How did Snakes on a Plane become one of the most buzzed-about films of 2006? By inviting the buzzers onboard.
A year or so ago, Snakes on a Plane bore the extremely unimaginative title Pacific Air Flight 121, and the only person even remotely positive about the film’s existence was Samuel L. Jackson’s accountant, since a paycheck is a paycheck is a paycheck. It was likely destined for release during January (a.k.a. “almost every studio’s dumping ground”), if it even made it that far. Straight to DVD was a safer bet. Oh well, the film probably wouldn’t hurt Jackson’s appeal among fans and casting directors, and who knows — maybe it would pick up a cult audience after it entered the endless loop of basic cable. After all, Jackson is at least likable in almost everything he’s in, and the film does combine a couple of basic human fears: snakes and planes.
Fortunately for everyone involved, that cult audience arrived quite a bit sooner than expected. Now armed with a keep-it-simple-stupid title and bulletproof Internet buzz, Snakes on a Plane has a prime end-of-summer release date (August 18) and a chance to be one of this year’s real success stories. The Daily Show and The Colbert Report have peppered broadcasts with references to the film. Entertainment Weekly and high-traffic gossip site Defamer.com are borderline obsessed with it. Hot Topic sells Snakes on a Plane T-shirts. In fact, at this point, expectations are almost too high for the film. I doubt Jackson, director David R. Ellis, or anyone at New Line Cinema (the studio behind Snakes) ever thought that would be a problem.
How did all of this happen? It’s not like Snakes on a Plane has the most inventive concept: Two FBI agents (Jackson and Wolf Creek’s Nathan Phillips) are assigned to protect a mobster-turned-government witness (Mark Houghton) as he flies from Hawaii to testify in a high-profile trial in California. If you’ve seen enough movies, you know that the Mafia obviously doesn’t want him to testify. What you don’t know — but given the title, might have guessed — is that, to silence him, a hit man sneaks aboard a crate containing hundreds of snakes of various types and sizes. The crate opens, the snakes do what snakes do, and that’s pretty much it.
Admittedly, that’s enough of a setup for me to give it a thumbs-up, but I’m the type of guy who happily whiles away Saturday afternoons watching You Got Served and S.W.A.T. In that way, and so many others, I’m not normal. So, again, how did Snakes on a Plane become one of the most buzzed-about films of 2006?
It was pretty easy, actually. After reverting back to the shooting title, the Snakes team embraced the Internet like a long-lost child, allowing their multimillion-dollar investment to become almost like a choose-your-own-adventure book. Consider this: The initial Snakes on a Plane poster, teasing its summer release, was based on fan-created art. Or this: Cast and crew reassembled to shoot extra footage — including a scene featuring a line of dialogue that is quintessentially Jacksonian and unprintable here — that was, in part, based on ideas culled from blogs and message boards. That doesn’t happen with most movies. Or any movies, for that matter. Though it probably should: I can think of plenty of films that would have been much improved with some Internet-approved tweaks — and no, not all of them are comic-book adaptations.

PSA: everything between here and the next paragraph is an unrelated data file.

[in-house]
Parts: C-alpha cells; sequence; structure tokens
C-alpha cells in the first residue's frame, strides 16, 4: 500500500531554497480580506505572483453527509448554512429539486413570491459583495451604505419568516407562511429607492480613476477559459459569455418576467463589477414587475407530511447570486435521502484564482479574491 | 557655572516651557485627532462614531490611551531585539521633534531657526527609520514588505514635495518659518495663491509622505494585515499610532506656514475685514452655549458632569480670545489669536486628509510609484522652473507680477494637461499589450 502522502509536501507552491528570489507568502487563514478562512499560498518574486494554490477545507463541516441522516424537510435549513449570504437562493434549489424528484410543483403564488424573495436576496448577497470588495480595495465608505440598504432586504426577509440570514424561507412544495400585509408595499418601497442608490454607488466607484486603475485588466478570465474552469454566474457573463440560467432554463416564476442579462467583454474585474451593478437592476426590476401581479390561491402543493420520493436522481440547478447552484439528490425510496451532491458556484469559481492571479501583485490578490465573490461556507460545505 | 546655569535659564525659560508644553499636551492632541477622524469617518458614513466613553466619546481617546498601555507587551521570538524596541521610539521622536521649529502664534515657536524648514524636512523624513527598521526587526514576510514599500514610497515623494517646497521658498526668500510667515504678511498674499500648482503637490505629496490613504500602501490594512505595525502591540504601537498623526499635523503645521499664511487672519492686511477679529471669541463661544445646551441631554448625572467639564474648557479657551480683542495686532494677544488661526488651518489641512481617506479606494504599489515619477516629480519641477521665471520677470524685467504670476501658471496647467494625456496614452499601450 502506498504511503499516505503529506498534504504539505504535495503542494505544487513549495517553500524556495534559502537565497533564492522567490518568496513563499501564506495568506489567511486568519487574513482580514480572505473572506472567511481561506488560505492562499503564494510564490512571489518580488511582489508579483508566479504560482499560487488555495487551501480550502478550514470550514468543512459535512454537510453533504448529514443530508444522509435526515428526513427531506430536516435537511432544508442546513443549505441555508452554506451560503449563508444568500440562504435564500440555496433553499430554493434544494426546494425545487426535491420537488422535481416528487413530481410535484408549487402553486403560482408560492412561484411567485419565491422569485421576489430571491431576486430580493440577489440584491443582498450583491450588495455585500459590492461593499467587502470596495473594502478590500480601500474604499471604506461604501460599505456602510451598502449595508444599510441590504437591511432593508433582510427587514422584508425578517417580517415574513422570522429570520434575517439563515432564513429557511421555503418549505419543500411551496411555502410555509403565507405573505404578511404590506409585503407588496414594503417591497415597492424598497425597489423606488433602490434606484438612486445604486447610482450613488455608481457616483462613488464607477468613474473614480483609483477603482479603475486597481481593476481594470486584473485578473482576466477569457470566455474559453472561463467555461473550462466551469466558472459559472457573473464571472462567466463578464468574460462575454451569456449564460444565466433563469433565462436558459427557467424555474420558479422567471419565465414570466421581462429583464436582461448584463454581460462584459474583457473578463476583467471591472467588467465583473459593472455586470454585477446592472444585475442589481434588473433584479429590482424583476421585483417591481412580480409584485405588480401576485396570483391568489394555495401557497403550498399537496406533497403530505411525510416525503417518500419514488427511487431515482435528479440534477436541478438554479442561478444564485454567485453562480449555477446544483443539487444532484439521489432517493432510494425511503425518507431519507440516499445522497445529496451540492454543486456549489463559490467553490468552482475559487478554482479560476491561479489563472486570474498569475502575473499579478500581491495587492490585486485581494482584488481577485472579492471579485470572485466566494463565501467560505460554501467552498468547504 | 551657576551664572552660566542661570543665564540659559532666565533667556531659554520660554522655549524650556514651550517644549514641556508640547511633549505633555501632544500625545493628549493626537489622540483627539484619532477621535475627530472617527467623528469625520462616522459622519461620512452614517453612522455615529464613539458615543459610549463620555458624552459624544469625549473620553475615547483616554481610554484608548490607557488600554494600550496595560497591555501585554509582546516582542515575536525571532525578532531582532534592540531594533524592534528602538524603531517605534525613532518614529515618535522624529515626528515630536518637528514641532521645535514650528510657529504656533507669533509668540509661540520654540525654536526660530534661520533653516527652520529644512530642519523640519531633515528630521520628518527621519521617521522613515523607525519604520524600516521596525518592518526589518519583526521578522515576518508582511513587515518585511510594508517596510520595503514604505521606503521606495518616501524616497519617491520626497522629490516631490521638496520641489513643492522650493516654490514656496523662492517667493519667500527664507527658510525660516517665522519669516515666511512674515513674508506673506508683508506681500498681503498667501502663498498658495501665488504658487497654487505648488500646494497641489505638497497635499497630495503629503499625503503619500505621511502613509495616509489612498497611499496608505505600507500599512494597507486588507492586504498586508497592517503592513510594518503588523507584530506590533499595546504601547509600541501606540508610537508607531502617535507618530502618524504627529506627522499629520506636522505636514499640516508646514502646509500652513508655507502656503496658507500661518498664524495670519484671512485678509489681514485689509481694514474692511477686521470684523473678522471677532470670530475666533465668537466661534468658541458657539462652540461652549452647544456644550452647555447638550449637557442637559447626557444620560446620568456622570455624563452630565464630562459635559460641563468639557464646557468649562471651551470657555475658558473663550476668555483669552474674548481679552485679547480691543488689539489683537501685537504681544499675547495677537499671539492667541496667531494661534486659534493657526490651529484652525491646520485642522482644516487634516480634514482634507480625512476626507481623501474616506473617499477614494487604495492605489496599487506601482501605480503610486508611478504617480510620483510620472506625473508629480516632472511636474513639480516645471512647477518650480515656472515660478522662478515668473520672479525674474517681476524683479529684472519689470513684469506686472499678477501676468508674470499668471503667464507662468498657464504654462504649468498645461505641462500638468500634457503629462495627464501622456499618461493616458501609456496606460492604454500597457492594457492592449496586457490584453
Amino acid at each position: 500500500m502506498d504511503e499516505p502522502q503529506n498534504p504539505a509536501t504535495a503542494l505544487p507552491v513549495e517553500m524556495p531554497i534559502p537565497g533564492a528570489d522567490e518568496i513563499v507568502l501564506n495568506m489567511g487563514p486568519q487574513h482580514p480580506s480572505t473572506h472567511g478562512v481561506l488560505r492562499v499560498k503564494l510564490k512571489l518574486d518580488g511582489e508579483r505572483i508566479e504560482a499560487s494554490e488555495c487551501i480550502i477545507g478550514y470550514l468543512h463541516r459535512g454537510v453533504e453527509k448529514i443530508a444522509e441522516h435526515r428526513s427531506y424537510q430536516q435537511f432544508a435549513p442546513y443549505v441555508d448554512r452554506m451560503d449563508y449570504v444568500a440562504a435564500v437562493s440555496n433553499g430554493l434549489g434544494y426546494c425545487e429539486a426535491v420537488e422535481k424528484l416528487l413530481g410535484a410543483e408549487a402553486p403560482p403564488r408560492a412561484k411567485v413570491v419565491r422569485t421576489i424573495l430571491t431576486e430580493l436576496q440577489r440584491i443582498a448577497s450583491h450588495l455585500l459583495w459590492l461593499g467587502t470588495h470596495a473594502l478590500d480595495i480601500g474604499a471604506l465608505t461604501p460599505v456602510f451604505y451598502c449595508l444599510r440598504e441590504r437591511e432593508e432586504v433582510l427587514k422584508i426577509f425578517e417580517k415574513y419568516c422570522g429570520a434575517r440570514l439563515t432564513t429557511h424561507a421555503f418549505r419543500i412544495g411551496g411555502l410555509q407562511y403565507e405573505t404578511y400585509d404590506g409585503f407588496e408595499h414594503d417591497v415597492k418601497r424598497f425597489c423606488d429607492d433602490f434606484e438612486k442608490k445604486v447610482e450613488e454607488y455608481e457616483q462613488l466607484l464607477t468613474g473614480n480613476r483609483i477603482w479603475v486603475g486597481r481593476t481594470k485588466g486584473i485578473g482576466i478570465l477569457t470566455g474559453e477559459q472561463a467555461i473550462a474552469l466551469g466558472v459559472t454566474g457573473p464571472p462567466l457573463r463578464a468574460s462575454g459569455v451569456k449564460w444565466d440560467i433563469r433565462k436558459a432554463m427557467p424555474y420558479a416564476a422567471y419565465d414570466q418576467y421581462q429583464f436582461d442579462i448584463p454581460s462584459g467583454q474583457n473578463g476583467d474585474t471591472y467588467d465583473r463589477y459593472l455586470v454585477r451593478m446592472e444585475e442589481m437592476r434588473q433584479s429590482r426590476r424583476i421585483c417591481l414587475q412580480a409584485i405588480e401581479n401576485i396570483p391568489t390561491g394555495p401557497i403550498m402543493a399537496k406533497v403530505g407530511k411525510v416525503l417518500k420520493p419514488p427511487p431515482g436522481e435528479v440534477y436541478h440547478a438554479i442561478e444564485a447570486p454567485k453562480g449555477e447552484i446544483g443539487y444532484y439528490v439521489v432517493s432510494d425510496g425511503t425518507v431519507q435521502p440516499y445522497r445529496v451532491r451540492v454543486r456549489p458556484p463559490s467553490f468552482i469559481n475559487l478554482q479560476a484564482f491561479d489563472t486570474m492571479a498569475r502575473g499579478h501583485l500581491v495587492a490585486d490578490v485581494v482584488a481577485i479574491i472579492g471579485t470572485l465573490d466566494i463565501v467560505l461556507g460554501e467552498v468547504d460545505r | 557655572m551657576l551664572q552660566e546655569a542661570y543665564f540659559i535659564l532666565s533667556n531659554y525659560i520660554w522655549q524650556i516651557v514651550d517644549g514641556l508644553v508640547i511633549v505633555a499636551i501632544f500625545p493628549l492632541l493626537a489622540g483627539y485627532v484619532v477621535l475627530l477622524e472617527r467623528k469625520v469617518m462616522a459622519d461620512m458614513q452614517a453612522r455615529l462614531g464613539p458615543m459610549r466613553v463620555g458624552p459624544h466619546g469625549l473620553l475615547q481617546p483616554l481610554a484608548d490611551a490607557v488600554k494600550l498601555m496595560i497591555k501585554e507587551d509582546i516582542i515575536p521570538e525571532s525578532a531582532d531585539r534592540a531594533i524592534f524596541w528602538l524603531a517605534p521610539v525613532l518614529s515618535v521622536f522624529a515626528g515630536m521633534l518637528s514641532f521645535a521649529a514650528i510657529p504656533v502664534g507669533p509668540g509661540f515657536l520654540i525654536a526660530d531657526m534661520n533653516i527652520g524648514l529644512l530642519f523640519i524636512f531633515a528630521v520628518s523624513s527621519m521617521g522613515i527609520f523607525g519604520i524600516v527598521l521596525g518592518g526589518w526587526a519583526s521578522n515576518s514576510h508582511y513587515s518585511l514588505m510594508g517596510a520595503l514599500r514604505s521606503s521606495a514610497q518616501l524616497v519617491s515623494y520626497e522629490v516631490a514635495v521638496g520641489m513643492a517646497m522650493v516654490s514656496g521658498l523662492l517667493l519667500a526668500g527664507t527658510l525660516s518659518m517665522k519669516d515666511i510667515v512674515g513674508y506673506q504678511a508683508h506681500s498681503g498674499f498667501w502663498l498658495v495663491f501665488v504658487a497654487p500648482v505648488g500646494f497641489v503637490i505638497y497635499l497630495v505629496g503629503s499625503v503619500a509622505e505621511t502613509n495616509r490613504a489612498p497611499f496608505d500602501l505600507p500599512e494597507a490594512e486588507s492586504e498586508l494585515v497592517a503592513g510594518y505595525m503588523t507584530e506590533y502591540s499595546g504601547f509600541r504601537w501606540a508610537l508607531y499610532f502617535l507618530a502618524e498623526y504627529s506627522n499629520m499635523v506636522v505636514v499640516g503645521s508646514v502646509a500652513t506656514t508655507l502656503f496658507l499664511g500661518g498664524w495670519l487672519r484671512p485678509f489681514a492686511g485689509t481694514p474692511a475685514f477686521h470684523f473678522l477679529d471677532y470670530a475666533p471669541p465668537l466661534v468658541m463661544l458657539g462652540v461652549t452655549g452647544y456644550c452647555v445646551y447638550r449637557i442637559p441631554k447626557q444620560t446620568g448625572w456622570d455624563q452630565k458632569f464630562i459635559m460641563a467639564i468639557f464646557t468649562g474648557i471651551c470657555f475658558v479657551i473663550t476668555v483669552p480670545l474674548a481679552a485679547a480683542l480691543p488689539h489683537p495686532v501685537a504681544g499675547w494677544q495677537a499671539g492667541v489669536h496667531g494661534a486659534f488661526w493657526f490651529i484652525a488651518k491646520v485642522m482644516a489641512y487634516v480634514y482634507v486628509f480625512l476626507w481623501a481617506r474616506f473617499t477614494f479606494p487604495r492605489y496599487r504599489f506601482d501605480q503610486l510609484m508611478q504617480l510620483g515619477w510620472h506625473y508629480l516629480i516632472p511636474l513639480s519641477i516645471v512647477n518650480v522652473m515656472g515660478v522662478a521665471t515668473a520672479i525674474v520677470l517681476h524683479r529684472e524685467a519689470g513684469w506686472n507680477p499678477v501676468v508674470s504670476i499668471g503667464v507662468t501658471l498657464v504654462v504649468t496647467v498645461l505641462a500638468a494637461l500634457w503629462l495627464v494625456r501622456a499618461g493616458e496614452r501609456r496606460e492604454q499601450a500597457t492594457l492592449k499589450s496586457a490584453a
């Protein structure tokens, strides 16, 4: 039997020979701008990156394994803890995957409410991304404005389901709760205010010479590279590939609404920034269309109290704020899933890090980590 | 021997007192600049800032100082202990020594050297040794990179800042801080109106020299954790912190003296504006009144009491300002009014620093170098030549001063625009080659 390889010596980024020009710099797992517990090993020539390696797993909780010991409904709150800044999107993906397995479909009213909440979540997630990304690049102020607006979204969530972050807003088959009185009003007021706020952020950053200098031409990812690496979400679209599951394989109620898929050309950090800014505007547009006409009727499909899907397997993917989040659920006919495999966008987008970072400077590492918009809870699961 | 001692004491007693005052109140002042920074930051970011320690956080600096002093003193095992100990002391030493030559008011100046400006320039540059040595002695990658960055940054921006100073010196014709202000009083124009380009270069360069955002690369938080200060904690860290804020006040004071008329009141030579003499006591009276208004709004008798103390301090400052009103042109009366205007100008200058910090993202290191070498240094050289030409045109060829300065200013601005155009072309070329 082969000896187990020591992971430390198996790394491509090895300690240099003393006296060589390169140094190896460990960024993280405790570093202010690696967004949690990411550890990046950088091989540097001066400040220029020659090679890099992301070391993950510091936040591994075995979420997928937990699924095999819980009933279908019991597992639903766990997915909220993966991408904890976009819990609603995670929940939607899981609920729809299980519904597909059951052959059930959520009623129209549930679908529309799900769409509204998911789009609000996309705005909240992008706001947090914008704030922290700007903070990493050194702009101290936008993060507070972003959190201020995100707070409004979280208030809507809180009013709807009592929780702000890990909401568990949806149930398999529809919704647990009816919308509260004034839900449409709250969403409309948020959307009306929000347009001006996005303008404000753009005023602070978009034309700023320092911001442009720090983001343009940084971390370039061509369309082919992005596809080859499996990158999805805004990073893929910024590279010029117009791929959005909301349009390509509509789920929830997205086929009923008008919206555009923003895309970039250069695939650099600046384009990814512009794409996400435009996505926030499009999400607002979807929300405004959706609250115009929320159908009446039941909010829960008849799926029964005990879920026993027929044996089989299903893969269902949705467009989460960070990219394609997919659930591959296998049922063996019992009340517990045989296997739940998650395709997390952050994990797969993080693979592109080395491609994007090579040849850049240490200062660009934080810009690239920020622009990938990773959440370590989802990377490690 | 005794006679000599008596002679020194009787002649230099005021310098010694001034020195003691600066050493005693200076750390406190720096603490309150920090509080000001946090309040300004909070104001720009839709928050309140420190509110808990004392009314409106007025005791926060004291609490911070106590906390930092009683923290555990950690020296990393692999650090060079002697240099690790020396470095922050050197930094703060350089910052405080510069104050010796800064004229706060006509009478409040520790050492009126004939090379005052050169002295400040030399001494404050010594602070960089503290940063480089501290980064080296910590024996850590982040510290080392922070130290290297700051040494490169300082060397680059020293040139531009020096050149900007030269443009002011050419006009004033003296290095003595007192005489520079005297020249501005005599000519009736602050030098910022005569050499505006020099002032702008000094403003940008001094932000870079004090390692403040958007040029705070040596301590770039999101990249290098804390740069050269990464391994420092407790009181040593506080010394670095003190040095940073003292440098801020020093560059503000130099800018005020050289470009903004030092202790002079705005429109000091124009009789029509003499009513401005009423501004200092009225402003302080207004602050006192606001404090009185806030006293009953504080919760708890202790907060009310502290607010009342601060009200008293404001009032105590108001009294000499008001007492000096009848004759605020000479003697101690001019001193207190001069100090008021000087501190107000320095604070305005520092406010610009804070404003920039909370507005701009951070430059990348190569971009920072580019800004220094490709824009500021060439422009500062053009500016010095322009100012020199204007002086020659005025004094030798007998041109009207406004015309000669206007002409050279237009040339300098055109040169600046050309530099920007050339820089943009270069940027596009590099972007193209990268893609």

Bottom line: In the year since its original wrap date, Snakes on a Plane has become less like a film and more like a Wikipedia entry. For the first time, the Internet truly is the tail wagging the dog.
I’m not saying the Internet hasn’t previously been a factor in a film’s success. Lions Gate created an elaborate website for 1999’s The Blair Witch Project to push the did-that-really-happen mythos of the film. After cozying up to the online fanboy set with his Lord of the Rings trilogy, Peter Jackson took it a step further while directing last year’s King Kong, filming exhaustive video diaries that chronicled the production and were made available to anyone and everyone at kongisking.net. Harry Knowles’s Ain’t It Cool News site (www.aintitcool.com) has long been considered something of a kingmaker (or coup leader) by film execs, so they’ve more or less welcomed Knowles into the fold, giving him on-set access and sneak peeks at concept art and production stills.
But all of those forays into viral marketing didn’t go as far as Snakes on a Plane has. Neither has any studio, not yet anyway. And even if Snakes on a Plane is a runaway success, very few studios will likely follow its lead. They probably shouldn’t. I mean, it’s one thing to offer glimpses behind the scenes. It’s quite another to set up a suggestion box back there.